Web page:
Let’s Talk About Sex: Curious Promoting Sexual Wellness Through Education

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Many adult shops foster the same sketchy atmosphere: dingy basements, no windows, spaces that conjure feelings like you’re doing something wrong. Curious the Shop wants to bring the toys and conversation into the light.

The queer-owned, women-owned operation curates a list of body-safe sex toys, as well as sexual education workshops that have a little something for nearly every sexuality, gender identity, orientation and age.

In Columbus, “We don’t have anywhere that is really focused just on education and making sure that everything that is provided is something that has been vetted,” says Chelsea Varnum, one of the four Curious founders.

Varnum has a Master’s in Human Sexuality Education and has been a sex educator for seven plus years. While earning her degree, she worked in a shop with intentions similar to Curious.

Sex toys are a largely unregulated industry, so Curious denotes body-safe to indicate toys free of harmful chemicals.

There are a ton of toys out there that have a chemical called phthalates in them,” Varnum says. 

Phthalates are banned in children’s toys because of cancer-causing connections.

Varnum wasn’t the only one that noticed the lack of more open, education-based adult shops in Columbus. When Varnum moved to the city she connected with Bake Me Happy Owners Wendy Miller Pugh and Letha Pugh. The couple had visited boutique sex shops in other parts of the country with more educational, you’re-not-doing-something-wrong environments. When they found out Varnum had a background in sexual education, they were intrigued.

Wendy and Letha didn’t have the experience or time to fill the gap themselves, but had always discussed the concept of starting something with Varnum. Over a happy hour, the idea turned from “what if?” to “let’s do it!”

The trio also brought in Varnum’s friend Kristin Torres, and together balance the duties of the new operation. Wendy and Letha bring the knowledge and experience of owning a small business to the team. Wendy says their role lies largely in execution – setting up the structure, website, marketing, etc. Also married with a child, “From the beginning we had to put boundaries on it,” Wendy adds.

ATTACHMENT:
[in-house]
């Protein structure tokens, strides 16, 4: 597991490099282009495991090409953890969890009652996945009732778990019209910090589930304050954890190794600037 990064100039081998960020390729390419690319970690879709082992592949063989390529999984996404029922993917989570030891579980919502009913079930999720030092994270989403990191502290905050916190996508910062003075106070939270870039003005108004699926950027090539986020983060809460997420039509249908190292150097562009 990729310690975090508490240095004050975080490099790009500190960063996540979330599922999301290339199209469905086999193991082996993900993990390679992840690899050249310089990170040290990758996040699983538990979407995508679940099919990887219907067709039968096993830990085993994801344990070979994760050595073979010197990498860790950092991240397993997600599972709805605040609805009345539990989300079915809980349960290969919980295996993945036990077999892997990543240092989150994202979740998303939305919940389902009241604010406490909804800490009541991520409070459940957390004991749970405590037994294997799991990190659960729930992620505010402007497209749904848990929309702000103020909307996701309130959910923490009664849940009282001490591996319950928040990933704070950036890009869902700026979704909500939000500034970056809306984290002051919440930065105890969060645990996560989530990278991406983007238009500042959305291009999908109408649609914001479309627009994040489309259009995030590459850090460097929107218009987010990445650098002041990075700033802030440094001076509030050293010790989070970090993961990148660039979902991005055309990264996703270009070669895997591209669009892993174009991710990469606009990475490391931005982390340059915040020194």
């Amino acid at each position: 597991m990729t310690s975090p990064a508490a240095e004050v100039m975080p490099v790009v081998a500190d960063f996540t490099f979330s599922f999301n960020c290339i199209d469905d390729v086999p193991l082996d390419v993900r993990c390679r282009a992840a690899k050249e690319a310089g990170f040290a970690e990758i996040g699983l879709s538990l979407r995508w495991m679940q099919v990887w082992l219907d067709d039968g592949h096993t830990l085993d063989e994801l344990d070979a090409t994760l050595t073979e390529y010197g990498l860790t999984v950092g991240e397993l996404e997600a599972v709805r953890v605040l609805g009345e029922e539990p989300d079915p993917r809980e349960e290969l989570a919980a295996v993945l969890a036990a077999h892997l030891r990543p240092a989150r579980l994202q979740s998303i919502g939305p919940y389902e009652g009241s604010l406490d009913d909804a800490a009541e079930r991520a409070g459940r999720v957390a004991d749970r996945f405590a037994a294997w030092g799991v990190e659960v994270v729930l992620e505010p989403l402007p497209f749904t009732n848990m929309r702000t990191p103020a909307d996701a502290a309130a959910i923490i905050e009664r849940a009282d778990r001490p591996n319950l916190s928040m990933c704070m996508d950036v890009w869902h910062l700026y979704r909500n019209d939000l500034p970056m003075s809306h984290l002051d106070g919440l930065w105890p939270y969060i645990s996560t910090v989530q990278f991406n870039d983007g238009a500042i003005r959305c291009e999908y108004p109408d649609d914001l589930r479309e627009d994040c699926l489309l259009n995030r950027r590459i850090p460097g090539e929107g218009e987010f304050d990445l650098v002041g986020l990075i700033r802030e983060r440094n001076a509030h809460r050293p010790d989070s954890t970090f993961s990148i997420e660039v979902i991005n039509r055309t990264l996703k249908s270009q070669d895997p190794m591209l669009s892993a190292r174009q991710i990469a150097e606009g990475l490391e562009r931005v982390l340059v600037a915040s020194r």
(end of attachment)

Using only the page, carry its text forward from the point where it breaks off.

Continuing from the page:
It’s a delicate balance that sometimes means using any spare moments from the bakery to focus on Curious. Multitasking at its finest, Wendy says they are finding ways to make it work.

Torres and Varnum take on the tasks of vetting toys and developing their educational classes. Curious curates its list of toys by looking at ingredients, quality and reviews, highlighting some of the best toys over the last few years. Varnum says they can also work with folks to find body-safe options for toys not included in their current collection.

“The classes are what we think people have expressed being interested in,” Varnum says.

Curious has a current lineup of four classes: Sex Toys 101, Viva la Vulva, Booty Basics and Revolutionary Relationships.

Wendy and Varnum say the reception has been largely positive – but not without the expected shyness and nervousness often attached to the subject.

“We knew that people were going to be shy, and they are,” Varnum says.

Most people don’t feel comfortable walking up to a stranger and talking about their sex lives.

“We’ve learned we really have to build trust with people – it’s kind of a scary subject,” Wendy says.

Varnum says she’s received notes that people attending classes or pop-ups were nervous coming in and didn’t really know what to expect, but find Curious’ approach helpful.

“It’s been really exciting and I think it’s really pointed to the need for something like this and how much stigma and shame we still associate with buying toys and buying products that will connect us to our sexuality,” Varnum says.

She reiterates the connection between sexuality and health and wellness.

“How do we understand our bodies and how it works?” Varnum asks. “When we know that better, we’re better able to connect with our partners and ourselves.”

Curious will offer three classes over the next month, and plans to start offering home parties and pop-up events. The shop is currently building up inventory so party participants can walk away with their newly purchased toys, and so Curious can stock its online store.

“Our long term goal would be have a brick-and-mortar store,” Wendy says.

Curious will keep with the pop-up model that requires little-to-no overhead for as long as possible, while building towards a location that would offer space to sell products, have classes, and potentially include areas for therapy.

For more information, visit curioustheshop.com.